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From "Michael McCandless" <luc...@mikemccandless.com>
Subject Re: Lock files in a read-only application
Date Sun, 01 Apr 2007 08:38:37 GMT
"Chris Hostetter" <hossman_lucene@fucit.org> wrote:
>
> : locks without upgrading to 2.1. Our application uses its own custom
> : locking mechanism, so that lucene locking is actually redundant. We
> : are currently using Lucene version 2.0.
> 
> since before the 2.0.0 release there has been a static
> FSDirectory.setDisableLocks that can be called before opening any indexes
> to prevent locking -- it's only intended to be used on indexes on read
> only disk -- which is not the case in your situation, since a seperate
> process is in fact modifying the index, but if you are confident in your
> own locking mechanism you can use it.

You need to be really certain your own locking protects Lucene
properly.  Specifically, no IndexReader can be created (restarted)
while a writer is open against the index, and, only one writer can be
open on the index at once (it sounds like you already have that).  If
you're sure about that then disabling the locks as Hoss describes
above is OK.

> : The application has multiple threads (different web requests) reading
> : the same index simultaneously (say 20 concurrent threads). Can that be
> : a reason of this problem. Sometimes the lockfiles remain there for
> : long periods of time (more than a few minutes, which is bad).
> 
> mutliple reader threads should not cause the commit lock to stay arround
> that long, even if each thread is opening it's on IndexReader (which they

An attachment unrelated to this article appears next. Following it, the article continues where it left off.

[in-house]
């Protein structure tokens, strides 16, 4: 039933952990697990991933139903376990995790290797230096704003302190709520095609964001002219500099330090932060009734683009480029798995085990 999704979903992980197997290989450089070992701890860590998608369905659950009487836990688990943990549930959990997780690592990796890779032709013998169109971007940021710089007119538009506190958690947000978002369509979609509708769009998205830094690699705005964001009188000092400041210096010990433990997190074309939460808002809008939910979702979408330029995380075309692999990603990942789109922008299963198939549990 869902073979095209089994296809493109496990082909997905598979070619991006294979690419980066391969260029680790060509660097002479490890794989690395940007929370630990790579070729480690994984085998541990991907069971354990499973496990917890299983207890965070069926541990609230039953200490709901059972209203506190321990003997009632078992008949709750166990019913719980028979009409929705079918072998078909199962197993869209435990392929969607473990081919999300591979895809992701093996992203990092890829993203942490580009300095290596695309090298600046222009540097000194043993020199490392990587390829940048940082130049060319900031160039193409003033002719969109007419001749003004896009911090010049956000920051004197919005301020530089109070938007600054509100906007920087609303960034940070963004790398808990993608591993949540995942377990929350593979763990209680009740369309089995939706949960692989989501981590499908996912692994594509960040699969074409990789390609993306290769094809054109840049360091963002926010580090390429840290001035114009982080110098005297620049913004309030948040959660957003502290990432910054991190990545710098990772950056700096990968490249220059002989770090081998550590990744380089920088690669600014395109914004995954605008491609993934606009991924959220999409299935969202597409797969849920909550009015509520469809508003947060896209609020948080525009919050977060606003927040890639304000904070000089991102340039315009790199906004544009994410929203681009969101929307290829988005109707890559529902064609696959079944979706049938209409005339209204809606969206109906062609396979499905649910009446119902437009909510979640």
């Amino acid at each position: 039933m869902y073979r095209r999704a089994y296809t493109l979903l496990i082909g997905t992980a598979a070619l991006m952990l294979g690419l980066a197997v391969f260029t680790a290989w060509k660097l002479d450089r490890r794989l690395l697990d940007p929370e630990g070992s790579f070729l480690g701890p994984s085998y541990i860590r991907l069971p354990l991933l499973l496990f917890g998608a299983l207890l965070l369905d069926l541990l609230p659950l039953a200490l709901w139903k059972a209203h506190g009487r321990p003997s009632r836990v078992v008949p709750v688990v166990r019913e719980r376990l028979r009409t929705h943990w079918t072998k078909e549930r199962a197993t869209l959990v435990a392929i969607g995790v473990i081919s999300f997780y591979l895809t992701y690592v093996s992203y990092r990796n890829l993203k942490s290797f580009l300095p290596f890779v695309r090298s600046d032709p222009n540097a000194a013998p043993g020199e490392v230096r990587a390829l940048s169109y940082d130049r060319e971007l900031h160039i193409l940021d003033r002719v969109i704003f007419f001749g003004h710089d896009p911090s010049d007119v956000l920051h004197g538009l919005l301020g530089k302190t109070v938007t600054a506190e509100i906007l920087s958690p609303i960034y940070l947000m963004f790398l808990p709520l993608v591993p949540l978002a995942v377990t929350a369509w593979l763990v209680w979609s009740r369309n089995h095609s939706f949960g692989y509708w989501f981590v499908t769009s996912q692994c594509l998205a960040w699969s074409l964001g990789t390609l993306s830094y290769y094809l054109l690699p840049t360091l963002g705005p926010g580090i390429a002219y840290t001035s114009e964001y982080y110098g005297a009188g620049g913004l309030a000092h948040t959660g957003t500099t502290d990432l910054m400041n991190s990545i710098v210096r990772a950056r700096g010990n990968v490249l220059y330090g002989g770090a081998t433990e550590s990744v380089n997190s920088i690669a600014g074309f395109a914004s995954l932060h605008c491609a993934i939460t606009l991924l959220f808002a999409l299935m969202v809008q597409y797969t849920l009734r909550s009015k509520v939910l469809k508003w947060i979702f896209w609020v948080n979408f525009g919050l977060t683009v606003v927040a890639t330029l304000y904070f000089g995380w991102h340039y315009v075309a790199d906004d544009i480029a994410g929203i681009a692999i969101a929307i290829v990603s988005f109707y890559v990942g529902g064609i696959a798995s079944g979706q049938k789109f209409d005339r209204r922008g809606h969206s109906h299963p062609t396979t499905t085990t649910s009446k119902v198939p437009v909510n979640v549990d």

> should not do, it's better to open one and reuse it among many threads)

This part (commit lock staying around for so long) is definitely odd
and I'd like to get to the root cause.  Multiple threads are fine
(though, you should share one IndexReader).  The only way I know of
for this to happen is if JVM crashes while IndexReader or IndexWriter
is being initialized.  Even then it's quite unlikely because JVM has
to crash right when segments file is being read or written.
 
> : Yes, JVM sometimes crashes when it runs out of memory. There should be
> : someway that the lock files are removed after such crash (any fixes is
> : 2.1?).
> 
> As Michael said, in 2.1 the commit lock doesn't even exist, and in general
> there is a much more robust lock management system that lets you decide
> what type of lock mechanism to use.

In fact with 2.1 we have a new optional locking implementation called
NativeFSLockFactory.  One of its big benefits over the default Lucene
locking (SimpleFSLockFactory) is that if the JVM crashes then the lock
file(s) are correctly released (ie, no more "stale lock files" left in
the filesystem).  This way if the JVM of the writer crashes then the
write.lock that it held is properly freed by the OS.

Mike

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